Author Stephanie Keating Berke charms literacy supporters

VERO BEACH — When asked to be the guest speaker at last year’s Love of Literacy fundraiser to benefit Literacy Services of Indian River County, internationally renowned author Stephanie Keating Berke (who publishes under the name Keating) immediately said yes. 

She was equally happy to speak again this year, at a Love of Literacy Champagne Reception held Saturday, Feb. 6 in the Indian River Shores Community Room.

“What better way than to have authors speak about the importance of literacy,” she remarked.

A part-time Vero resident, Keating and her husband Norman Berke have been coming to the area for the past 20 years.  When not residing in their restored 18th century mill, near Montpelier in the south of France or traveling the world, they can generally be found in their Palm Island home.

Having just flown in two days before, a slightly jet-lagged but gracious Keating chatted with guests as they nibbled on an assortment of luncheon hors d’oeuvres, and then addressed the group, speaking about their lives growing up in Africa and the books she and her sister, Barbara Keating O’Hanlon have co-authored.

After their first book, To My Daughter in France, was published in 2002, it quickly became an international best-seller.  “It became addicting,” she admitted.  “You sit at a blank screen and feel the excitement and fear, and take up the challenge.”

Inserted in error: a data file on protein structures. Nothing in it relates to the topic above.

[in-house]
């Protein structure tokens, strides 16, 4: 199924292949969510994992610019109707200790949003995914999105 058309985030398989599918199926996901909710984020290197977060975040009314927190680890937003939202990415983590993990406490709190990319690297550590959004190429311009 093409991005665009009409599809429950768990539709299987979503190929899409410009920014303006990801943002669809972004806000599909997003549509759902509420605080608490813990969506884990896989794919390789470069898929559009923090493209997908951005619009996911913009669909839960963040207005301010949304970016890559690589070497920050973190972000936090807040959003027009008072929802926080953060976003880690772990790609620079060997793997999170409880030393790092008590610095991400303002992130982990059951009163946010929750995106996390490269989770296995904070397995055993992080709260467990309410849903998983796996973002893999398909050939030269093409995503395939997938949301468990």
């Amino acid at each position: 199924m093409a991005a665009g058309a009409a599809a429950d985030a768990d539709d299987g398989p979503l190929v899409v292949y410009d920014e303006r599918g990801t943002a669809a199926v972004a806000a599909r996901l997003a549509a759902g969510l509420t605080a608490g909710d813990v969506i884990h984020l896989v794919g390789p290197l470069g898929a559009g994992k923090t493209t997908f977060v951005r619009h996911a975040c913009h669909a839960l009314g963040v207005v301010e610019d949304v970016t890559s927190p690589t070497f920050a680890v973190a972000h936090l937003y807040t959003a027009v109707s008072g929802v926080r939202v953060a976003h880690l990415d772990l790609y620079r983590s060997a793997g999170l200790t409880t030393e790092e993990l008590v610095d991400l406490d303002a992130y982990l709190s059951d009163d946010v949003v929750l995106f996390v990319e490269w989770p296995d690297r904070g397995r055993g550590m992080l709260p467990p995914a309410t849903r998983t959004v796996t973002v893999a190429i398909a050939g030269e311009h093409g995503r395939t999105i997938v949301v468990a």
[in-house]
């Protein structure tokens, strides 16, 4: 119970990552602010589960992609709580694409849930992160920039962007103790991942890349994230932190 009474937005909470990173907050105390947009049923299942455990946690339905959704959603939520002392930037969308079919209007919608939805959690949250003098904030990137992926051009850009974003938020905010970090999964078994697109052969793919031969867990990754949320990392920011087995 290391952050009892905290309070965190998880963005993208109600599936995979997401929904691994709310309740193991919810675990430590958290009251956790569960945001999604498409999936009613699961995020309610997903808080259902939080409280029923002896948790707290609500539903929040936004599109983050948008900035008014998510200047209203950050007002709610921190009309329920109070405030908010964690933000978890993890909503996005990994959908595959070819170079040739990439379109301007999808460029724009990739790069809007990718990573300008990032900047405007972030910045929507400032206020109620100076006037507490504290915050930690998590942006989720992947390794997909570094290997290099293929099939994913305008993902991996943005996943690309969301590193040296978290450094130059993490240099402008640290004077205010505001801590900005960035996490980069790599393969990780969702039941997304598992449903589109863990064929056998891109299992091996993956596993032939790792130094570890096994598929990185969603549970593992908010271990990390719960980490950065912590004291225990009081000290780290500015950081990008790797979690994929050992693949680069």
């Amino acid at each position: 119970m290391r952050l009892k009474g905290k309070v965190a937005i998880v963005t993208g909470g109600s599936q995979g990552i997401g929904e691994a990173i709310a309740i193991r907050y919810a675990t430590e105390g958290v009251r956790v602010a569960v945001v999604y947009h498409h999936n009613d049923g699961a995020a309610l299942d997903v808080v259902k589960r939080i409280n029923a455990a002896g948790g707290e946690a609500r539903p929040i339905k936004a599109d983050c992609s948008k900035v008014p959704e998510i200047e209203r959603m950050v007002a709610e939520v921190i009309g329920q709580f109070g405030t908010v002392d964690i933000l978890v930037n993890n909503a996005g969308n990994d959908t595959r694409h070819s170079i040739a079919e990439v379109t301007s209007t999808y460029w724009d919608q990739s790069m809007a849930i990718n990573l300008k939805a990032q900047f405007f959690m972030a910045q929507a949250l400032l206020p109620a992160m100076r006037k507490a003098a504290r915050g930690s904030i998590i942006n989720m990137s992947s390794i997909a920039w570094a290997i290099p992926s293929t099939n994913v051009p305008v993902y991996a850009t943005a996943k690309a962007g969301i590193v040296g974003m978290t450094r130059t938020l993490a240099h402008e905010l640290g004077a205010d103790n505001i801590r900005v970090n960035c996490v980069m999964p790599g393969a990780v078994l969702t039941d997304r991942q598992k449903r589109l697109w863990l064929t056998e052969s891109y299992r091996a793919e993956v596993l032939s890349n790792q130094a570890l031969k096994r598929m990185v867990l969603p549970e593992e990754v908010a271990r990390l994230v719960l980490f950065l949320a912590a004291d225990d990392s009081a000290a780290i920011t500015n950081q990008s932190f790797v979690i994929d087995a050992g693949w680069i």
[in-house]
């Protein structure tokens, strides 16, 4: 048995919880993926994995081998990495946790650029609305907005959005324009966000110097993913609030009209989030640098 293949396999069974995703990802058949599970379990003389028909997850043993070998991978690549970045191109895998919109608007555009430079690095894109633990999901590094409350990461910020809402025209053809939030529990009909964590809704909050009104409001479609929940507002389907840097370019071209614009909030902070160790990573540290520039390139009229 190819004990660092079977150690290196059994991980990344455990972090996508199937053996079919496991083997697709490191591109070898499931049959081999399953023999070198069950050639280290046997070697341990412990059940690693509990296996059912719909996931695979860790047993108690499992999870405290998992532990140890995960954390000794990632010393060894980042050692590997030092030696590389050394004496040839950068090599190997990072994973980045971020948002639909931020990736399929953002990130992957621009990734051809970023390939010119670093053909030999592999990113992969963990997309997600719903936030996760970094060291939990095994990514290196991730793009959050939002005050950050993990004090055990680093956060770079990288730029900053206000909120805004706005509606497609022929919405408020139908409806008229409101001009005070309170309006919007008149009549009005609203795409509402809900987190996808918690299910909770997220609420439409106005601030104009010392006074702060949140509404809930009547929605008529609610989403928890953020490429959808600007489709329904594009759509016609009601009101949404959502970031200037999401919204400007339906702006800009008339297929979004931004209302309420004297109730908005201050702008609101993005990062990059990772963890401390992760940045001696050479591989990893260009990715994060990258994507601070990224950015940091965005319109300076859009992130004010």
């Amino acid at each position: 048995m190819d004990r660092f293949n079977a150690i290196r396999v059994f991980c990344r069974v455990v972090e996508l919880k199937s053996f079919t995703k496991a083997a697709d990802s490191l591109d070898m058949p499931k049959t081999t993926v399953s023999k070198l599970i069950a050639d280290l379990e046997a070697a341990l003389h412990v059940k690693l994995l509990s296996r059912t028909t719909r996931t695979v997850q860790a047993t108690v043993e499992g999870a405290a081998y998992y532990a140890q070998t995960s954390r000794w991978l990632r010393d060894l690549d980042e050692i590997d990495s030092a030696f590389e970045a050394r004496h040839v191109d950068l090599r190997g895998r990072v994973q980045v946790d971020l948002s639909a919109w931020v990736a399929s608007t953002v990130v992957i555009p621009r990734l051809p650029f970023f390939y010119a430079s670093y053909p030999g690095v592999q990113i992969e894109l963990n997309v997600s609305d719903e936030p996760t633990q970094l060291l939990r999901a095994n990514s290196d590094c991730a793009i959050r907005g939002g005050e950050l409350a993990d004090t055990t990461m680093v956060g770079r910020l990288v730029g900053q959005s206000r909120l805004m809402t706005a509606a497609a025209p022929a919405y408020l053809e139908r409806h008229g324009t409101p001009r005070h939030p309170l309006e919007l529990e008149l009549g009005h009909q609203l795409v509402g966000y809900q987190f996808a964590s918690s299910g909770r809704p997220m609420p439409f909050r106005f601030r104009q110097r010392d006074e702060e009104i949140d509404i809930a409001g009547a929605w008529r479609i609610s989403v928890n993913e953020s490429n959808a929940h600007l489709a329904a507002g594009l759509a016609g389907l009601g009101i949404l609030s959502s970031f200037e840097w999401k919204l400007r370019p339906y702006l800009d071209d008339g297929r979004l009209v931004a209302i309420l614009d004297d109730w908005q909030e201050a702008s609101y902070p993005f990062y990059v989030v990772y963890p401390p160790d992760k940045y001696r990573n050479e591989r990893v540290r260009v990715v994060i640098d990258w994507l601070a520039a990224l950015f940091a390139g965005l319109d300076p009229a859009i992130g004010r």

Their fourth book, In Borrowed Light, is due to come out September 16th and is the last of the African trilogy, following Blood Sisters and A Durable Fire.  The book follows the fortunes of three families from different backgrounds and Keating whetted our appetite by treating us to an excerpt.

Keating also confessed that she was actually a late learner, not starting to read or write until age six.  But she quickly made up for lost time, gobbling up all the books she could get her hands on.  “It’s a privilege and an advantage to be able to read.”

Literacy Services volunteers and supporters have an obvious passion for the cause, and I caught up with a few of them after Keating’s presentation.  Carol Kanarek and Susan Chenault are serving as honorary co-chairs of the three events that make up the Love of Literacy Authors Series.  When asked why they became involve, Kanarek answered, “Reading opens the door to everything.”

Chenault agreed, and said that her mother Marilyn Chenault had owned The Book Shelf on Ocean Drive for many years.  “My early years were spent escaping into another world through reading.  Besides, I’d so anything for Mary [Silva].  She’s terrific and it’s a great cause.”

Another enthusiastic educator is Don Mann, who has been filling up his time since retiring as a human resources consultant, as a Literacy Services tutor and board member.  He also volunteers with the Guardian Ad Litem program, where he manages five families and his wife Sandy is active with the Education Foundation.

He stressed that even the simplest everyday things that most of us take for granted, such as reading street signs, menus, or the directions on a prescription bottle are difficult.  Mann is currently tutoring a man who came to him with first grade reading skills.  “He brings me his junk mail because he’s not sure if it’s anything important. He was so proud when he could finally write his first check without anybody’s help.”

Literacy Services is the only local organization that provides free one-on-one confidential tutoring to adults and high school students; they also assist foreign-born students in learning the English language.  Mary Silva, Literacy Services Executive Director describes their mission as, “Helping to open up a world of possibilities; one page, one book, one life at a time.”{igallery 145}

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